AgricultureEmergency TelecomLogisticsWASHCamp Mgmt & CoordinationShelterHealthProtectionEarly RecoveryEducationNutrition
But before we do that I want to introduce you to some very interesting research from Professor Denis Mileti, the founder of the Natural Hazard Center in University of Colorado and one of the most leading acadmic researcher in the diaster management space over the last 40 years.When asked what was his most important discovery within the area of disaster mangement, Mileti said that 40 years of his work could be sumarized into this one finding.Mileti said we could define three phases of crisis. The first one is the Routine Emergency phase, something our fire figthers and police officers have to deal with every day. Then there are the disasters which overwhelm the daily responders and cause us to change our behaviour. Finally there are the catastrophees which luckliy only happen very seldom throughout our history.But lets look at these different phases and the behaviour of people during these phases. During the normal routine emergency phase, we look towards organizations such as the police to assist us in the problems we have. And when we interact with these organizations we related to the people we deal with through the roles they represent. In other words, when my house gets on fire, I call the fire department and the firemen will come and help me. I do not refer to them by their names or who they are as persons, in my mind they are representatives of the organization they work for.However during a disaster there is a radical change in our behaviour. The number of organizations involved increases and all of a sudden a coordinated approach is needed. But at this time the organizations become the problem. Political and sometimes financial motives of those organizations hinder them from working efficiently with each other. In the international humanitarian world we often see different UN organizations competing for the attention of the media and the donors instead of collaborating with other organizations involved in the same response. Very often the leadership of those organizations are playing a political game during these periods, something that can realy affect the efficiency of the response. But luckily there is a solution to this problem and in this case it is people. It is people at different levels of the organization which feel human emotions about those affected by the disaster and because of these human emotions are willing to break down and reach out of the organizational silos that they represent. It is through these kind of connection between people within the different organizations that work actually gets done. We must therefore learn to leverage and build up in advance those personal relationships between the people in these organizations.In the third phase, catastrophie, Mileti points out that society breaks down and the basic human instinct of survial kicks in. During this phase relationships no longer matter, only yourself matter. However he points out that lucklily this phase does not last for very long and only happens extreemly seldom.A key point to understand about his findings is that it is not a formal organizational declaration that transititions us between these different phases, but rather it is determined by the behaviour of the people involved.So keep this in mind as I go through the next few slides and discuss methods for effective coordination.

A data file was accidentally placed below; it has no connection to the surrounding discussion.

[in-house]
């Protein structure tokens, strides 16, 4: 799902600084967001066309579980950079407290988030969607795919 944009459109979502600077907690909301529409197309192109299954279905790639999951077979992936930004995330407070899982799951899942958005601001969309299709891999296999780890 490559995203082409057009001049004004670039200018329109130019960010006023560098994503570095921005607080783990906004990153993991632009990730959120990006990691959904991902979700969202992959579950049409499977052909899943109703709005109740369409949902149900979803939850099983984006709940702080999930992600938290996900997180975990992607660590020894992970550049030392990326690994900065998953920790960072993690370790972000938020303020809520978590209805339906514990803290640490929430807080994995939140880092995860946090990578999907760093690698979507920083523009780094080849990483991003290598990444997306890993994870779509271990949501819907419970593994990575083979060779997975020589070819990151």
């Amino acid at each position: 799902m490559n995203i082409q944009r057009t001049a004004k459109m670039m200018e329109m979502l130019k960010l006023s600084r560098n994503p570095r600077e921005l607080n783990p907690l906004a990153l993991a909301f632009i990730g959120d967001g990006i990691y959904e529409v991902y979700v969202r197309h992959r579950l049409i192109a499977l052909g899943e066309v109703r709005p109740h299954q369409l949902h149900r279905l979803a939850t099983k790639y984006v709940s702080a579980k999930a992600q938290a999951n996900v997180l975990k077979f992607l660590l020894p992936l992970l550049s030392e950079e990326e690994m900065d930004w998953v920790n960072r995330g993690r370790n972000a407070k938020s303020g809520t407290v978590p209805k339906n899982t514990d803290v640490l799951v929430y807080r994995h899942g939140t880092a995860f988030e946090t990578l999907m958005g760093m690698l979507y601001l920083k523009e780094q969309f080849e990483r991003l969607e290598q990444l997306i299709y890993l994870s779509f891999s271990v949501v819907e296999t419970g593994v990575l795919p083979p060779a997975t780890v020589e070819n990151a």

ISCRAM 2010 - Effective Coordination of Disaster Response - International Perspective